Debating the 17th Amendment
The New York Times' David Firestone takes a critical look at the efforts among some Tea Party activists to repeal the 17th Amendment, which provides for the direct popular election of U.S. Senators:
Allowing Americans to choose their own senators seems so obvious that it is hard to remember that the nation's founders didn't really trust voters with the job. The people were given the right to elect House members. But senators were supposed to be a check on popular rowdiness and factionalism. They were appointed by state legislatures, filled with men of property and stature.
A modern appreciation of democracy — not to mention a clear-eyed appraisal of today's dysfunctional state legislatures — should make the idea unthinkable. But many Tea Party members and their political candidates are thinking it anyway, convinced that returning to the pre-17th Amendment system would reduce the power of the federal government and enhance state rights.
That's precisely the point Judge Andrew Napolitano made when I interviewed him about his new book Lies the Government Told You. Here's his argument against the 17th Amendment:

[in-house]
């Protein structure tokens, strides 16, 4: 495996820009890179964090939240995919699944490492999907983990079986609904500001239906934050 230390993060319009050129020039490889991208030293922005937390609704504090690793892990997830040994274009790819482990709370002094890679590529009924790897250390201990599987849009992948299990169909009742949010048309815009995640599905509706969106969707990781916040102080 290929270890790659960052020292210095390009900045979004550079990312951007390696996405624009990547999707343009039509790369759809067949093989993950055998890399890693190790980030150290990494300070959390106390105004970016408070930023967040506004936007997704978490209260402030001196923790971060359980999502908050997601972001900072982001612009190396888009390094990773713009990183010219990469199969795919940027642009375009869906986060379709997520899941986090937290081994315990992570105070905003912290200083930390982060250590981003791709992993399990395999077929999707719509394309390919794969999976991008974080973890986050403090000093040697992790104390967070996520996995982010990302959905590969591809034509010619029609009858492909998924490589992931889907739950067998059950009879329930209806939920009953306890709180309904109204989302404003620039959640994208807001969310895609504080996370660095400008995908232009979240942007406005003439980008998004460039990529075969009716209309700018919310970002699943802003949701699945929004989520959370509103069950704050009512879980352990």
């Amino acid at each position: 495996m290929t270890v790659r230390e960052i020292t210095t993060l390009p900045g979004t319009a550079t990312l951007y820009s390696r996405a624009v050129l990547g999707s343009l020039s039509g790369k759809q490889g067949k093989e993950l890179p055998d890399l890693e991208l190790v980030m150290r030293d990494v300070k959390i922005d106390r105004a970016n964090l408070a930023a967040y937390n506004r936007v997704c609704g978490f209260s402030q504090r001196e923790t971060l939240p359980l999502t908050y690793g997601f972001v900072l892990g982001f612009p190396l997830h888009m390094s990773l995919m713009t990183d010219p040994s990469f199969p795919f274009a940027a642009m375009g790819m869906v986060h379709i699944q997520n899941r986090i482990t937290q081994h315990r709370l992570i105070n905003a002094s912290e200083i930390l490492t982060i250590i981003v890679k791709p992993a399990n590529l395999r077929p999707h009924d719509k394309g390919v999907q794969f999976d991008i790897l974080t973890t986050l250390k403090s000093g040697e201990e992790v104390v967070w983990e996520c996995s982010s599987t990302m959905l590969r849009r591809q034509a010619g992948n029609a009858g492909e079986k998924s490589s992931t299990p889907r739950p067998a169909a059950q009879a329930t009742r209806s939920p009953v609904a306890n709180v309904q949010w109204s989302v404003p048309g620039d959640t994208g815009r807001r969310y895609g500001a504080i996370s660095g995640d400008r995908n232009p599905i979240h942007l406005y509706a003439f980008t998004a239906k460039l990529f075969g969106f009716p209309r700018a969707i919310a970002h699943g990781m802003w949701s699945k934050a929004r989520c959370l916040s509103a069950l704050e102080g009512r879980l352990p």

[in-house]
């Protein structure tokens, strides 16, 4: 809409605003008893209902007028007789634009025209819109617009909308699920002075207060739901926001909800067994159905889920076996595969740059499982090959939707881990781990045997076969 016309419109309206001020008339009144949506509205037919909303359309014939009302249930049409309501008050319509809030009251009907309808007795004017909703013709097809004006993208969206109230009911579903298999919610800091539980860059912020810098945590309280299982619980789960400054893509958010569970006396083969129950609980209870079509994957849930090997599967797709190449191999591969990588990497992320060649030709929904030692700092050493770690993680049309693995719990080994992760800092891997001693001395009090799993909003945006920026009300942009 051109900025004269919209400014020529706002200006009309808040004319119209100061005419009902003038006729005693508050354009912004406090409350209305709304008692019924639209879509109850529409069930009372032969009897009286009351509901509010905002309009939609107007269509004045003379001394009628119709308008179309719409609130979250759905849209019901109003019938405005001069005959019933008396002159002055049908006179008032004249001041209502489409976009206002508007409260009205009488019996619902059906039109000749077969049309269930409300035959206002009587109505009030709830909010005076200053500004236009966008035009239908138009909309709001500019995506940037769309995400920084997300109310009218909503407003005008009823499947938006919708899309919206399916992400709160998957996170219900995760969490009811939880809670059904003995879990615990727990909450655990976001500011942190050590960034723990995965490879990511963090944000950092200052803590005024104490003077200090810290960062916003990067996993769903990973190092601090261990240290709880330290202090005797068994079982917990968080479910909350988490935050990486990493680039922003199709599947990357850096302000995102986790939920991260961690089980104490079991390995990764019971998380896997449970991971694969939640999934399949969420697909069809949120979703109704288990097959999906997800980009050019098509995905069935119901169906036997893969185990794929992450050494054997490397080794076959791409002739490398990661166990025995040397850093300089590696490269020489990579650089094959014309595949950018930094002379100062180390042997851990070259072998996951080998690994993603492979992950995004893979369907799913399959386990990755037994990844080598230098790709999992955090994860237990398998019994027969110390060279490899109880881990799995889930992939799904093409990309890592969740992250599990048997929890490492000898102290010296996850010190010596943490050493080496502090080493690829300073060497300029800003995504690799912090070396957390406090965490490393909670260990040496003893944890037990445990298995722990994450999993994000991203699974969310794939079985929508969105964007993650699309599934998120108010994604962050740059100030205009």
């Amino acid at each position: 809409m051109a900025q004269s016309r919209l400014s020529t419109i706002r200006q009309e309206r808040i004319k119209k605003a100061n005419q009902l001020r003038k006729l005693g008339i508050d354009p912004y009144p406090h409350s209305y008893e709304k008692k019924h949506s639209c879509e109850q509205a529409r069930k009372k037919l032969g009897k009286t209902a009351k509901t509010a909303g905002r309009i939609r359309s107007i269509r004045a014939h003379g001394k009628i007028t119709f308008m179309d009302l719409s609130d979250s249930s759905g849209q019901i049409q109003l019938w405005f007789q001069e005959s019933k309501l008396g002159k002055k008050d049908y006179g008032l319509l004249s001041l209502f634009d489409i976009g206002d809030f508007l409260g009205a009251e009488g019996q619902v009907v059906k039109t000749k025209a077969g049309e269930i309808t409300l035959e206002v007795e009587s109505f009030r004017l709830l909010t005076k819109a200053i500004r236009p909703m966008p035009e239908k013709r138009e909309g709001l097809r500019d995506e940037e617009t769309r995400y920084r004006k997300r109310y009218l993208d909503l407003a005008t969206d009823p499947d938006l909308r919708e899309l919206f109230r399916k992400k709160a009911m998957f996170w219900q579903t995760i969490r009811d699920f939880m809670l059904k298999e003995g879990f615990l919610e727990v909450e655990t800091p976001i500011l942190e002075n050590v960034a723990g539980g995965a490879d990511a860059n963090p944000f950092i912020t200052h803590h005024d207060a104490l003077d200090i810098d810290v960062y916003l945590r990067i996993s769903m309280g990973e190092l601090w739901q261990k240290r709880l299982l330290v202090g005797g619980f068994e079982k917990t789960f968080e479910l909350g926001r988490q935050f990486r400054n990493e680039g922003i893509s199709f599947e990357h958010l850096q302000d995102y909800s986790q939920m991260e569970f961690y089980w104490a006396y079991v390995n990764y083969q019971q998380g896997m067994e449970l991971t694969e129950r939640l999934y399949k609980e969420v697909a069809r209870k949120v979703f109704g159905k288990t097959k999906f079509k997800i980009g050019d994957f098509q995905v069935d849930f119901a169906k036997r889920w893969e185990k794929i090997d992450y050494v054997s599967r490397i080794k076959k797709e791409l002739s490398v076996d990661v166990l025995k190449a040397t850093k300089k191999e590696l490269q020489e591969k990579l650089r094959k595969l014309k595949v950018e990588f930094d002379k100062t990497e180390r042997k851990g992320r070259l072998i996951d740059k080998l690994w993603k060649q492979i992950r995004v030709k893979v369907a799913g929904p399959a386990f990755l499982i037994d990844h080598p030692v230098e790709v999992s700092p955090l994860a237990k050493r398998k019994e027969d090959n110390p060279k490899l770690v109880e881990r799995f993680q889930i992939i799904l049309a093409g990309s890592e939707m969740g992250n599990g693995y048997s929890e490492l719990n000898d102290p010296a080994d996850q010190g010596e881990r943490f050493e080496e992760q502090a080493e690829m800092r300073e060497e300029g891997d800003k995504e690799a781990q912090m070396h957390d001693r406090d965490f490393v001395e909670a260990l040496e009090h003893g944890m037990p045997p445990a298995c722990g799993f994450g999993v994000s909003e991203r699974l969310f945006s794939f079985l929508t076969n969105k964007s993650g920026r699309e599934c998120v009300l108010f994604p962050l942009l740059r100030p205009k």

Reason: You end the book with a call for a "major political transformation." What is the single most important reform?
Napolitano: I would repeal the 17th Amendment [which provides for the popular election of U.S. senators]. Can an amendment to the Constitution itself be unconstitutional? Yes, that one. If you read Madison's notes from the constitutional convention, they spent more time arguing over the make-up of the federal government and they came up with the federal table. There would be three entities at the federal table. There would be the nation as a nation, there would be the people, and there would be the states. The nation as a nation is the president, the people is the House of Representatives, and the states is the Senate, because states sent senators. Not the people in the states, but the state government. When the progressives, in the Theodore Roosevelt/Woodrow Wilson era, abolished this it abolished bicameralism, the notion of two houses. It effectively just gave us another house like the House of Representatives where they didn't have to run as frequently, and the states lost their place at the federal table.
That was an assault, an invasion on the infrastructure of constitutional government. Even kings in Europe had to satisfy the princes and barons around them. And that's how they lost their power, or that's how their power was tempered. Congress believes it doesn't have to satisfy anybody. Its only recognized restraint is whatever it can get away with.